Thailand Asks Central Bank to Manage Currency to Aid Exports
(Bloomberg) -- Thailand’s government wants the central bank to temper a rally in the nation’s currency, which is threatening efforts to boost exports to balance a slump in tourism revenue, according to Finance Minister Arkhom Termpittayapaisith.
Bank of Thailand is “taking care” of the baht, Arkhom told reporters in Bangkok on Wednesday, after the currency rallied to a 10-month high against the U.S. dollar. The baht has surged 4.7% this quarter as foreign inflows into the nation’s stocks and bonds resumed and emerging market currencies rallied on optimism over the global economic outlook.
With the international borders closed to most visitors, Thailand is betting on a revival in trade to minimize the hit to the economy from the coronavirus pandemic. As exports have shown signs of revival, the government will focus on supporting its only source of external revenue, Arkhom said.
“We are doing whatever we can to help exports,” said Arkhom, who took over as the finance minister last month. “We have asked the central bank to manage the baht to be supportive for exports.”
Baht rose as much as 0.9% to 30.172 to a dollar on Wednesday, its highest intraday level since Jan. 14, according to data compiled by Bloomberg. The currency has rebounded almost 9% from this year’s low in April and is close to wiping out its entire losses for the year.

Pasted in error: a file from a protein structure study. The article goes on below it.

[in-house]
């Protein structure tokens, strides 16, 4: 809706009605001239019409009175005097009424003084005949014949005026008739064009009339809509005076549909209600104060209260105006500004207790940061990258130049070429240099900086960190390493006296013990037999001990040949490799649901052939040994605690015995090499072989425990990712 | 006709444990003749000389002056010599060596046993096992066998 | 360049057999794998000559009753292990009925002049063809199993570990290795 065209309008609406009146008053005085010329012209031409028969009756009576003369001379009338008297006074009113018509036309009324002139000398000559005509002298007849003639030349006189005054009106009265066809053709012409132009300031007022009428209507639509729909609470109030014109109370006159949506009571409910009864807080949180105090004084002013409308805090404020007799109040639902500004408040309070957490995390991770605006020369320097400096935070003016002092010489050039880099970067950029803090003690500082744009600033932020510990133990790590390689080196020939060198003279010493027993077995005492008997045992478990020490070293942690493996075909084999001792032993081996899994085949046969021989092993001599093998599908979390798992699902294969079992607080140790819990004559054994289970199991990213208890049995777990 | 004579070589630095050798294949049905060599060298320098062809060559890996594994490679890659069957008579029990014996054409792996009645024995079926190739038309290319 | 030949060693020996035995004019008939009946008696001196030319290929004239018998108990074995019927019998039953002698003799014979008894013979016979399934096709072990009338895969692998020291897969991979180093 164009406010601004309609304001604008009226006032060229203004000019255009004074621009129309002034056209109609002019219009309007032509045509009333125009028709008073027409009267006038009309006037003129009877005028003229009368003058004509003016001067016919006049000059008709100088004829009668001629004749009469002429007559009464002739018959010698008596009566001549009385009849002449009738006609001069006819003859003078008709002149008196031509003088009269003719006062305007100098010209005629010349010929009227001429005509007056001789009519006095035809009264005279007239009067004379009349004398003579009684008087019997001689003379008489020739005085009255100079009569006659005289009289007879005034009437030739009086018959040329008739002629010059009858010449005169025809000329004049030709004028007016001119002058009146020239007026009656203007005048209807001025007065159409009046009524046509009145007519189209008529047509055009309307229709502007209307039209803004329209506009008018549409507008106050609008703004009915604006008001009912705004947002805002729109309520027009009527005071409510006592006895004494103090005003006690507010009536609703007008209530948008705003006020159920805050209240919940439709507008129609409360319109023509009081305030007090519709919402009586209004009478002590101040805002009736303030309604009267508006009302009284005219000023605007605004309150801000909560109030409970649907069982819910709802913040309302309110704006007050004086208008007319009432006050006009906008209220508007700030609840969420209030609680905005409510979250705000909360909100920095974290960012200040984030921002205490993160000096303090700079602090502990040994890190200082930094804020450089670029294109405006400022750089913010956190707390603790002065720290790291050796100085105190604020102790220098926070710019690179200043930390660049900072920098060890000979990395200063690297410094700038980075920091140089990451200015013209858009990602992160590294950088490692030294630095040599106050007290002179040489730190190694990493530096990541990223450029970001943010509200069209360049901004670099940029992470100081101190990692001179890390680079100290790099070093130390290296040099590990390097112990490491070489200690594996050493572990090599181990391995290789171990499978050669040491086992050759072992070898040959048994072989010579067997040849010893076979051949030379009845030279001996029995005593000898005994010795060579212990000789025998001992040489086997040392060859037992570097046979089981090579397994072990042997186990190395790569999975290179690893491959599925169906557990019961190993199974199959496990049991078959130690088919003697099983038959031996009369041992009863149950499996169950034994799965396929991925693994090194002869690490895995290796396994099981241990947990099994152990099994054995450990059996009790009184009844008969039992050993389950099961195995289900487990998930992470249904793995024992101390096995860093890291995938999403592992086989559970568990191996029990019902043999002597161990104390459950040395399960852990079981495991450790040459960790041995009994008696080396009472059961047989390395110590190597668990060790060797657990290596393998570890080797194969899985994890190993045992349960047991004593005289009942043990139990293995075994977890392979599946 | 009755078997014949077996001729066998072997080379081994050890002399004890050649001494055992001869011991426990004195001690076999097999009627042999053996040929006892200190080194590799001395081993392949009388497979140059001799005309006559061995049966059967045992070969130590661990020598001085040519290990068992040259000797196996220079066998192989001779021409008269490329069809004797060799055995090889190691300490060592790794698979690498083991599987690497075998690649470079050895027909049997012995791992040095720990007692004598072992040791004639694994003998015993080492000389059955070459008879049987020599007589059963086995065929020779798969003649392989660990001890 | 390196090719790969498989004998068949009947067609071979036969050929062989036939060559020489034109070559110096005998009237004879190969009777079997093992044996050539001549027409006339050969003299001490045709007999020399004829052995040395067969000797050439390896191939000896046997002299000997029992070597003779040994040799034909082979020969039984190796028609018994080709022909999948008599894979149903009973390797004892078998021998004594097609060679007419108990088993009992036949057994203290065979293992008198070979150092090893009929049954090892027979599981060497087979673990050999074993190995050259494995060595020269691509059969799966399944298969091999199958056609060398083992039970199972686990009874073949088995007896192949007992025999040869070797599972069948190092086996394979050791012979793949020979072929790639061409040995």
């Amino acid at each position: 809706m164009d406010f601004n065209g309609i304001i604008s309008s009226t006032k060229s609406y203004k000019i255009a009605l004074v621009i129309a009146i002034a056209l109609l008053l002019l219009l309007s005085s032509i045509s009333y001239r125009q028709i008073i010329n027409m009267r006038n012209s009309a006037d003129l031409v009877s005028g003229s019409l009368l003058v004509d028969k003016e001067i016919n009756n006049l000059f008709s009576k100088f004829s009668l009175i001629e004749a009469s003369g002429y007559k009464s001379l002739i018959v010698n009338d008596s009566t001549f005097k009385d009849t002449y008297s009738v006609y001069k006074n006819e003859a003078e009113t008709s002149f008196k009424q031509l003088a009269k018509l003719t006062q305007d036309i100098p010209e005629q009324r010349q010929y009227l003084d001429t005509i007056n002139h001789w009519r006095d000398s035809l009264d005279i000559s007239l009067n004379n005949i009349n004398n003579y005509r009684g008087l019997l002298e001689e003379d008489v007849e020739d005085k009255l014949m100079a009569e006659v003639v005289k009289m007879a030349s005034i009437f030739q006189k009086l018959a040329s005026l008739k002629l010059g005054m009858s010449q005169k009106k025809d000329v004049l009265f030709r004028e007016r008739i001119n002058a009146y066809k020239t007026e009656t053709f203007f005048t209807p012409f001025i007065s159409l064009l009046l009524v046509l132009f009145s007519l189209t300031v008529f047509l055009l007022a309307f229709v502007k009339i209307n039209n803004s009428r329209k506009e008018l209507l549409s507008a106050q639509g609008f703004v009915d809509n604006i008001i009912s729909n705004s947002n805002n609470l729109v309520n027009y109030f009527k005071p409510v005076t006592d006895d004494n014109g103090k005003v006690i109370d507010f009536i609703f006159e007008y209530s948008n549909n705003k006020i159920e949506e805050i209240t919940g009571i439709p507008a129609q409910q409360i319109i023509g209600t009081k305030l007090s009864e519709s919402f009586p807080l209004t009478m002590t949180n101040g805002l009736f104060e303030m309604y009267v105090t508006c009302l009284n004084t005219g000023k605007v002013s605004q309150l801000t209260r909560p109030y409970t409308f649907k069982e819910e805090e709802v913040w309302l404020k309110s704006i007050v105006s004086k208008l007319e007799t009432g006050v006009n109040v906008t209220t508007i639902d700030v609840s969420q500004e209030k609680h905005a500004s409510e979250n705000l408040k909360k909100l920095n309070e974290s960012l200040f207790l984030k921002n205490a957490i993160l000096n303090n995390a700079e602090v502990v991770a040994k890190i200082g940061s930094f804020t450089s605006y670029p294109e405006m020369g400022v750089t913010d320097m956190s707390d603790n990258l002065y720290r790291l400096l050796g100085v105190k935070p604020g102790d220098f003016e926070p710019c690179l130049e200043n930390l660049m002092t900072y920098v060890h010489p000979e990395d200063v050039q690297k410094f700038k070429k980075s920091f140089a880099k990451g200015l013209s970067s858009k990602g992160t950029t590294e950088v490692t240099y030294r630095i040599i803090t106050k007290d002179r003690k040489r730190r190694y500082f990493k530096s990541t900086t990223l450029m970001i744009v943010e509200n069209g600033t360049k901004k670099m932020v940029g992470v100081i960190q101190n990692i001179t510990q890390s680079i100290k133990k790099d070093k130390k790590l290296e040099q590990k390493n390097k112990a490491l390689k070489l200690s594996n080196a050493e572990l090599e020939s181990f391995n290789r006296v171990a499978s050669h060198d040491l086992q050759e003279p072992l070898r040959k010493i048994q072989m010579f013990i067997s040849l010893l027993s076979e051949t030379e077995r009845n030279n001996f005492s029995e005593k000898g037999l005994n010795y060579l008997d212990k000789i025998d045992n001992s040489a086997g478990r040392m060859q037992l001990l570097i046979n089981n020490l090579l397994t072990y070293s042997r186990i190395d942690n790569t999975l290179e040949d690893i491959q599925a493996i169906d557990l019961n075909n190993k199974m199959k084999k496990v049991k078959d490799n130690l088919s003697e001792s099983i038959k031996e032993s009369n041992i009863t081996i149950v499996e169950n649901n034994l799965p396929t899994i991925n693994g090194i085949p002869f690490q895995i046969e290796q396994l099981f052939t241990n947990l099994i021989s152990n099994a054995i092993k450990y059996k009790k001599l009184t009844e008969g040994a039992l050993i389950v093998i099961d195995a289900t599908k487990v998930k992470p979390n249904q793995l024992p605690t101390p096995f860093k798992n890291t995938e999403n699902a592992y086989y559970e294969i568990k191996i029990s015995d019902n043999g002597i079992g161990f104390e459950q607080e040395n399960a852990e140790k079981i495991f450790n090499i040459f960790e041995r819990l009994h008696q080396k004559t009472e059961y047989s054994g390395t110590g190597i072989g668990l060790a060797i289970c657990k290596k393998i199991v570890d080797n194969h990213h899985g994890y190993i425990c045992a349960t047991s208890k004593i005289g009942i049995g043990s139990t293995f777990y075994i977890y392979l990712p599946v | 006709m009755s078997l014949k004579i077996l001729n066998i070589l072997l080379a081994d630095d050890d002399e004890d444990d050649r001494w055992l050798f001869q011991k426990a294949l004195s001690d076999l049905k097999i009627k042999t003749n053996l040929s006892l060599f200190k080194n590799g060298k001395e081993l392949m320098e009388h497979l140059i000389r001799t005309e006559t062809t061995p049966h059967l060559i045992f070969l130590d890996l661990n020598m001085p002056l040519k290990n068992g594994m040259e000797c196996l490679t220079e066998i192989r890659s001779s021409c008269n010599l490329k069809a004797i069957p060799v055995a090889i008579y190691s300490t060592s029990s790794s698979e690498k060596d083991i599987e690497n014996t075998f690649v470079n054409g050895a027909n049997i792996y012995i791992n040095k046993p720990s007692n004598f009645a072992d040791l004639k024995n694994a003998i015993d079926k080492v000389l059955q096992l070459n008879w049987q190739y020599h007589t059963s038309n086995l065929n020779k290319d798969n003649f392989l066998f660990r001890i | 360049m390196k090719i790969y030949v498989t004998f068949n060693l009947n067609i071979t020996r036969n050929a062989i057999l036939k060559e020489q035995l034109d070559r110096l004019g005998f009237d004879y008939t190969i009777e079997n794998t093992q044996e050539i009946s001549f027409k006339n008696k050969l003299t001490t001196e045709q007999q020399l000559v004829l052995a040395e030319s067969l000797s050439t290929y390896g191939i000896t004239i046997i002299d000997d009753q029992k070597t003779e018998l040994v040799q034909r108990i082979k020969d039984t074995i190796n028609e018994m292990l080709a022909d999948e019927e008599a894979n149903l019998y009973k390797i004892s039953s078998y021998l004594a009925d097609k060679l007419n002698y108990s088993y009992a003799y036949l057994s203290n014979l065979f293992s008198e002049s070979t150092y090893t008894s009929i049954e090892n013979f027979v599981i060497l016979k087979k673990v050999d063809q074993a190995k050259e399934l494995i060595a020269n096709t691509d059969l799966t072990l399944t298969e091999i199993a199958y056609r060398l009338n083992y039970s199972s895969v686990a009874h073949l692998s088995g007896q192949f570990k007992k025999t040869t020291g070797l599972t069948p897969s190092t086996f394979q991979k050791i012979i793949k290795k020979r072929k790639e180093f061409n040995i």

“The central bank is likely to lean against currency strength, but as the baht’s recent rally has broadly been in line with the rest of the region’s currencies, any moves to rein in gains are likely to be fairly measured,” Krystal Tan, an economist for Australia & New Zealand Banking Group, said in an email. The bank sees baht at 30.90 to a dollar by year-end, she said.
Arkhom said monetary and fiscal policies should be in sync to support the economy, which is expected to perform better than previously forecast this year on a pick-up in domestic consumption.
The government will extend beyond 2020 a co-payment program meant to drive consumption, and will accelerate budget spending until the first quarter of next year, especially for infrastructure to sustain local demand, he said.
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